“The Nationals enjoy representation in Federal
Cabinet and the ministry far in excess of numbers and talent,” says
Scott Prasser in The Courier-Mail. The party is nothing more than a bit
player on the Australian political scene, which owes its tenuous hold on
power to the Howard Government’s electoral success – especially in 2004. And since One
Nation has disappeared the race is on between Liberal and Labor to see who
can eat up the Nationals’ seats the fastest – “in effect, the Nationals
are being eaten alive from both ends of the political spectrum.” And
the “real political issue” is how far the pragmatic
Howard Government will be prepared to “compromise its long-term and
ideological goals of deregulation and privatisation” to meet the interests of its junior coalition
partner.

“If it were reasonable to blame television for a culture
overblown with conceit and rudeness” – as the PM would have us believe – then I would, says Helen Razor in The Age.
But the “sorry, sir, Big Brother made me do
it” excuse is unsound and slightly disturbing. Anyway, we should be
“mildly concerned that an avowedly conservative leader
can find no object other than television to publicly critique,” and
maybe there’s something more at the heart of this debate than what’s on
the box. Because, says Razor, “many who oppose vulgarity or bad
manners actively participate in
the sort of behaviour that drives it” – maybe one’s own vulgarisms and
bad manners actually “gush from a wellspring of presumed
entitlement.”

“The fear and sycophancy that Howard and his Antipodean
neoconservatives have promoted since coming to power almost a decade
ago have put paid to Australia’s tenuous self-regard as ‘the land of
fair go,'” says John Pilger in The New Statesman.
Like Bush’s America, “Howard’s Australia is not so much a democracy as
a plutocracy,” where the big end of town governs not just for themselves
but for everyone else as well. Doesn’t Australia remember it once
cradled the world’s first Labor party?; was first to provide a
legislated minimum wage?; an eight hour working day? and maternity
leave? These things are barely mentioned in Howard’s Australia, says
Pilger. “Using acolytes in the press, the government has attacked
institutions,
such as the National Museum, and historians who dare to remind
Australians of their true past and present.” Australia was the lucky
country, but not any more.

In a way, I sympathise with James Frey – the ex-con, ex-addict who has
admitted to making up and exaggerating sections of his best selling
book A Million Little Pieces – because “in today’s glam-and-slapdash
media vortex, the financial incentive to fabricate grows ever worse,”
says Gregg Easterbrook in The New Republic. Frey is “The New Yorker fact-checking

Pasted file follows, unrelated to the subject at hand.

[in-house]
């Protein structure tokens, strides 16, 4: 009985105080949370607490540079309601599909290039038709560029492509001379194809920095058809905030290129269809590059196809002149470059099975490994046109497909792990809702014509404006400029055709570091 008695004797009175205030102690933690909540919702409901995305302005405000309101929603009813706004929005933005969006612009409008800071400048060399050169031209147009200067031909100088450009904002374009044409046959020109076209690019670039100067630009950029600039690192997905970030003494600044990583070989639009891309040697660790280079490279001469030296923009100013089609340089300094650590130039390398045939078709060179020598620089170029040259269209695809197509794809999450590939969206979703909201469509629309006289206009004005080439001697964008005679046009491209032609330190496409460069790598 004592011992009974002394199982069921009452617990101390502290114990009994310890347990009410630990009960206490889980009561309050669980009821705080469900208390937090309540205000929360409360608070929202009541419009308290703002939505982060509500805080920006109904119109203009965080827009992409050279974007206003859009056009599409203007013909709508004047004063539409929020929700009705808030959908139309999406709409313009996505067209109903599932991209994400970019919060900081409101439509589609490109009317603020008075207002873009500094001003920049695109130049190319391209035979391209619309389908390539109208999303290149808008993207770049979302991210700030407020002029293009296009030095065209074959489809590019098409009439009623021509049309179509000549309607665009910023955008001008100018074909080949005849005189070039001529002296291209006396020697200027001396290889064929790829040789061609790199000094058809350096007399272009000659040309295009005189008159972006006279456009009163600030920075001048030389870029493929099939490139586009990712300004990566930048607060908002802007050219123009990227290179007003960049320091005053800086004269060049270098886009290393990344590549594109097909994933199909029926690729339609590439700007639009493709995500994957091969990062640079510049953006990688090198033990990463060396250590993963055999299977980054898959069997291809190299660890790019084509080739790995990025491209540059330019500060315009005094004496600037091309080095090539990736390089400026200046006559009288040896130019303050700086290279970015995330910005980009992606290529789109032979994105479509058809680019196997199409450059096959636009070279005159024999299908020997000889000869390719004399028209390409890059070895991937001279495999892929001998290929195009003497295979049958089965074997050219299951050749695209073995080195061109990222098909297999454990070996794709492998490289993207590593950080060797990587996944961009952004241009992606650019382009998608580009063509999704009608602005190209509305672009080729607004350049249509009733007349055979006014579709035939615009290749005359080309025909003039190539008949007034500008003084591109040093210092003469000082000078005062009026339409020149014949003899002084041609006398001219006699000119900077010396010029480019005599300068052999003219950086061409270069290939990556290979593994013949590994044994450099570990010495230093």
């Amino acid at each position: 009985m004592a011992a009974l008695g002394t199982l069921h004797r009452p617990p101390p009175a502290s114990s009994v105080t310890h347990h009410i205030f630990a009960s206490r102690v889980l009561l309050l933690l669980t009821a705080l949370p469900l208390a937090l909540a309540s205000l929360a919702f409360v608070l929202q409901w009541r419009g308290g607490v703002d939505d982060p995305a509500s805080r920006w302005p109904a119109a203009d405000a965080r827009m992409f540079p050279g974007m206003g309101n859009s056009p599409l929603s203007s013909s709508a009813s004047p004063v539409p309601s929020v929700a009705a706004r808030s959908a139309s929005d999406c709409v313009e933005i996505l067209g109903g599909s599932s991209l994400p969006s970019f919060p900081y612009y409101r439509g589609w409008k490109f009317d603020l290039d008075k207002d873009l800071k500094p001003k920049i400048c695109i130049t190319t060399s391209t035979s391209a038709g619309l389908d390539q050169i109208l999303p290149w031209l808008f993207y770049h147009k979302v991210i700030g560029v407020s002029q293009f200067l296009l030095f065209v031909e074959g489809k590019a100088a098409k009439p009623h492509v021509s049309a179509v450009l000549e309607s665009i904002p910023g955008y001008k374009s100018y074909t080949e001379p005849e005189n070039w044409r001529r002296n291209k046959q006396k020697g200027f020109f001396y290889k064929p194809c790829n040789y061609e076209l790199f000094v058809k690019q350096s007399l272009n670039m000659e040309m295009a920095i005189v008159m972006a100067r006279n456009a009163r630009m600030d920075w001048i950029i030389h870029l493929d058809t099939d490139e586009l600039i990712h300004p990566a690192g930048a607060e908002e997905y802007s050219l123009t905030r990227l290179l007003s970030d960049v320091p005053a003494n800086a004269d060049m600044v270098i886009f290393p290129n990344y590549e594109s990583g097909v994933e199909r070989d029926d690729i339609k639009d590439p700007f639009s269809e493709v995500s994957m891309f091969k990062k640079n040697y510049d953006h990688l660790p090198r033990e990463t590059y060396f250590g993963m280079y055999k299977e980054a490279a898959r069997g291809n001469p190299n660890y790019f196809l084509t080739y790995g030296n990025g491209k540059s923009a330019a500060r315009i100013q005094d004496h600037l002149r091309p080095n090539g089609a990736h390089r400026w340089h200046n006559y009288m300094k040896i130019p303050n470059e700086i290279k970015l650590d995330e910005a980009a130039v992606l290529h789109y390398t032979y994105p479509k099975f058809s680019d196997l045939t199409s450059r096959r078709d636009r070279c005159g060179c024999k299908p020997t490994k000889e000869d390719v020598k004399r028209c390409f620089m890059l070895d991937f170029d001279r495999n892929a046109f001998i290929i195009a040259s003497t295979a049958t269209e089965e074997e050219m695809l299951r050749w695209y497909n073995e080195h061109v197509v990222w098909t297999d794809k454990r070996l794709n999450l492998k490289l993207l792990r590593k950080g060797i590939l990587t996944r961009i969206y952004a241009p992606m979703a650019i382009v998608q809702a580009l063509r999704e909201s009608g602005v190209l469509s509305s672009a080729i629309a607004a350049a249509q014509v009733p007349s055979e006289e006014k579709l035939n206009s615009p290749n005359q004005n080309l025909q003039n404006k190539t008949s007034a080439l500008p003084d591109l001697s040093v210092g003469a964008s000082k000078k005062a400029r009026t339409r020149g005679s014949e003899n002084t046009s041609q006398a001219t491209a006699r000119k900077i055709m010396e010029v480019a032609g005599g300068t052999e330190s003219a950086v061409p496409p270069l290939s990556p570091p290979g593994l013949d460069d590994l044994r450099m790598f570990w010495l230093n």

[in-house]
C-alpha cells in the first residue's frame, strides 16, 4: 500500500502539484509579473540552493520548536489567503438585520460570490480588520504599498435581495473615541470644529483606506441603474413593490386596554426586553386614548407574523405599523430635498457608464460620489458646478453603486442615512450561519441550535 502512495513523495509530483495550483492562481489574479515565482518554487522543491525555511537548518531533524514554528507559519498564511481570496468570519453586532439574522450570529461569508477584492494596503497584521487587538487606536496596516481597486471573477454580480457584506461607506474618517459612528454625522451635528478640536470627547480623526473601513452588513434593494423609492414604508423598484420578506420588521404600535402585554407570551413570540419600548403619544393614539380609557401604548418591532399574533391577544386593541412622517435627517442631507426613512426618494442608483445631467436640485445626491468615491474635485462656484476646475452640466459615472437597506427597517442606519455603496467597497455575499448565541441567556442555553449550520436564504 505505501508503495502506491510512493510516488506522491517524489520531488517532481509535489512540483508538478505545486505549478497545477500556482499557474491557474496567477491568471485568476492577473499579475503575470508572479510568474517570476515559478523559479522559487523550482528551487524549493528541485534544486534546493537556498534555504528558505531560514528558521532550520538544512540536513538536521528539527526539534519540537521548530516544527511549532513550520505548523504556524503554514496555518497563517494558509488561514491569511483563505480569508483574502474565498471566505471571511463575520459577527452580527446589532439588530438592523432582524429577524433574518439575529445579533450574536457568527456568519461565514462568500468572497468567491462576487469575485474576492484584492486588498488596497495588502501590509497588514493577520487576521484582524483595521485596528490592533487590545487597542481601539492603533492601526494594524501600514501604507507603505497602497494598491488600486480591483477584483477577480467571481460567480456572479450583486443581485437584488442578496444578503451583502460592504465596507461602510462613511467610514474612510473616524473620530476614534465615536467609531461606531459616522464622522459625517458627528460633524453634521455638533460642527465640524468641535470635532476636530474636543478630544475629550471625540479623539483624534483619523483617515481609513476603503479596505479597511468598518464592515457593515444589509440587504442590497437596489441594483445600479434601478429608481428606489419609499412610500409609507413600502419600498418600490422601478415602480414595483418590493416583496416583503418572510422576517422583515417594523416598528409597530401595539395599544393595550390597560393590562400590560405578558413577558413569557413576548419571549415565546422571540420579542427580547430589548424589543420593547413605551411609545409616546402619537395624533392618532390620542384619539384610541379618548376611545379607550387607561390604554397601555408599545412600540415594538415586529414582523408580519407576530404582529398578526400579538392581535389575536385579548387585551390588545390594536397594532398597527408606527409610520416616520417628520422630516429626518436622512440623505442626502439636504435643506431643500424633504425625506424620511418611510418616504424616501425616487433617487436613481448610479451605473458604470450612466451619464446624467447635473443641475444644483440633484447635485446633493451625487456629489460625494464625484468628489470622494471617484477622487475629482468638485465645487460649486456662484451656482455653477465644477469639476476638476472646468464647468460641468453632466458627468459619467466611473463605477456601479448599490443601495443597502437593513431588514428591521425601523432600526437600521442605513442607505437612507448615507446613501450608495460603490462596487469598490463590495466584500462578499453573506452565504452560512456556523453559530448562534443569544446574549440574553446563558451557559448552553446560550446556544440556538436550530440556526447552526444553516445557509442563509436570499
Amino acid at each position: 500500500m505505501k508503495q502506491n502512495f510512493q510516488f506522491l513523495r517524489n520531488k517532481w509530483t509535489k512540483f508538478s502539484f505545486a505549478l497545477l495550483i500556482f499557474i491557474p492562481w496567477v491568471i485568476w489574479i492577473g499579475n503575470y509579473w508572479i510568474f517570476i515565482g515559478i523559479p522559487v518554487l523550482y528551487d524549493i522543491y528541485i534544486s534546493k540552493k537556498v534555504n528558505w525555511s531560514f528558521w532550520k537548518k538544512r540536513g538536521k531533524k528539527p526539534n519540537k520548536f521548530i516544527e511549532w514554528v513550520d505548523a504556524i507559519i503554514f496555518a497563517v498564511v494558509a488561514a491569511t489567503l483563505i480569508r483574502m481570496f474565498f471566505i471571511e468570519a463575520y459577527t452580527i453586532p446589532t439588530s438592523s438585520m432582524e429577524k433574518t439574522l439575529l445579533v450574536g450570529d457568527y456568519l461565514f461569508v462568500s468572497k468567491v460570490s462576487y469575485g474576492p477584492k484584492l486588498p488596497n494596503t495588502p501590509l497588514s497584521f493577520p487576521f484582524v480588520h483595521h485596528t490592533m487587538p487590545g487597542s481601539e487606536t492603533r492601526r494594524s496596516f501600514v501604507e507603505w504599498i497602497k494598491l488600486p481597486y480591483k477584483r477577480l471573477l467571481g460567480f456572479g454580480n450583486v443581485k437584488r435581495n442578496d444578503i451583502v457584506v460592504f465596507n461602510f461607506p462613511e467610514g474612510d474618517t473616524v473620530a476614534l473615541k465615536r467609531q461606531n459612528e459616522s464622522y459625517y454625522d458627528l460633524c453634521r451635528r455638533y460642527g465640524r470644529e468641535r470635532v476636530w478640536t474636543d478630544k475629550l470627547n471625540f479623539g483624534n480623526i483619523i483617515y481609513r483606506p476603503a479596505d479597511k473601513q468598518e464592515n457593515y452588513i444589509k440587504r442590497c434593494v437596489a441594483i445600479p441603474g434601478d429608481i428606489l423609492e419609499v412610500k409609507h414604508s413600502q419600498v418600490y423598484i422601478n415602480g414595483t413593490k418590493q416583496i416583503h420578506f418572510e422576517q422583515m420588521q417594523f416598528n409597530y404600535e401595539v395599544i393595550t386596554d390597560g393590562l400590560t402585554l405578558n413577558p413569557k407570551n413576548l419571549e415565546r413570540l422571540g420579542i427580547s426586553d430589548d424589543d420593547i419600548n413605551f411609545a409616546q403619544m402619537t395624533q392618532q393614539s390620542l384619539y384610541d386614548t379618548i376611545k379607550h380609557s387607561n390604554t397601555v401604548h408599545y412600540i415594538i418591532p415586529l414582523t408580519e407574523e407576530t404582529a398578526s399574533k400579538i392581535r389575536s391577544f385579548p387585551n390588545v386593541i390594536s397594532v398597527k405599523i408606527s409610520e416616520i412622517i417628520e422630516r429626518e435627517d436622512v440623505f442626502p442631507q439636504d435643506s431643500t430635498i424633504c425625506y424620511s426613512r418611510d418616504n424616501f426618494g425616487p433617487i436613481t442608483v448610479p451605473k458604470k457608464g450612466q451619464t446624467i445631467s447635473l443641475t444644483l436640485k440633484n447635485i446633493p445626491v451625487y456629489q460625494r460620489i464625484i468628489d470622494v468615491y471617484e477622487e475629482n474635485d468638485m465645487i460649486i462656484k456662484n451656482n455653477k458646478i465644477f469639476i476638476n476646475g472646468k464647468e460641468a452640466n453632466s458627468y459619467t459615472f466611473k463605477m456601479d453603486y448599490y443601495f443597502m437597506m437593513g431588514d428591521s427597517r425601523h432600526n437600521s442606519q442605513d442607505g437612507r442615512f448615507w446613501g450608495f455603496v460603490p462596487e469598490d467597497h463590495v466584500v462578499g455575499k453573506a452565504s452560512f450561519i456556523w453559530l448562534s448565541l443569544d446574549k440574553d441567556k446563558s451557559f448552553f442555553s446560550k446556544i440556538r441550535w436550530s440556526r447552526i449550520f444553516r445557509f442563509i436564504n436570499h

department” when compared to many recent ‘true’ personal
narratives, and this whole episode reflects more poorly on the
publishing industry than it does on Frey. “The
blurring of fact and fiction will ultimately lead to disenchantment
with books,” and Oprah – who apologised to her audience for being
“duped” by Frey’s lies – has to be commended for bringing this to the
boil while there’s still time to address the problem. Fiction or
non-fiction, “a book should have a place in one or the other – whether or
not that’s convenient for the publishing industry’s bottom line.”


“Hamas should not be taken literally,” says Richard Cohen in The Washington Post.
Hamas will claim that it will “be forced to
moderate both its platform and its policies by the reality of
governing” when it comes into power. Don’t believe it. It will say it
will have to deal with reality – and the “mightiest reality of them
all” is Israel. And it will realise, or pretend to realise, there’s
no use fighting Israel. “The mistake of the Bush administration is to
think, based on not much
thinking to begin with, that people are people – pretty much the same
the world over.” The “leaders of Hamas brim with the word of God and
the certainty of their cause,” but they will say all they want is good
schools, clean local government and good garbage collections. “From
here on they will lie about their ultimate aim,” and urge the world to
believe them.

Pretty
much every tech company these days is “complicit in helping the Chinese
government repress its citizenry,” says Adam Penenberg in Slate,
and “we can wring our hands all we want, but companies, which are
beholden
to their shareholders, will inevitably enter the already huge,
still-growing Chinese market.” So maybe we’ve entered a time when a
“country’s routers will be monitored and filtered and search engines
will be forced to follow the dictates of government-approved
blacklists.” But a megacorp like Google needs to remember it would be
nowhere near its current size if it weren’t for the free flow of
information over the net; so it’s censorship is slightly insulting and
pure opportunism. A “global code of ethics” may be the best answer.
Because “one standard always costs less than several different ones.”

Worth reading Highly recommended

Peter Fray

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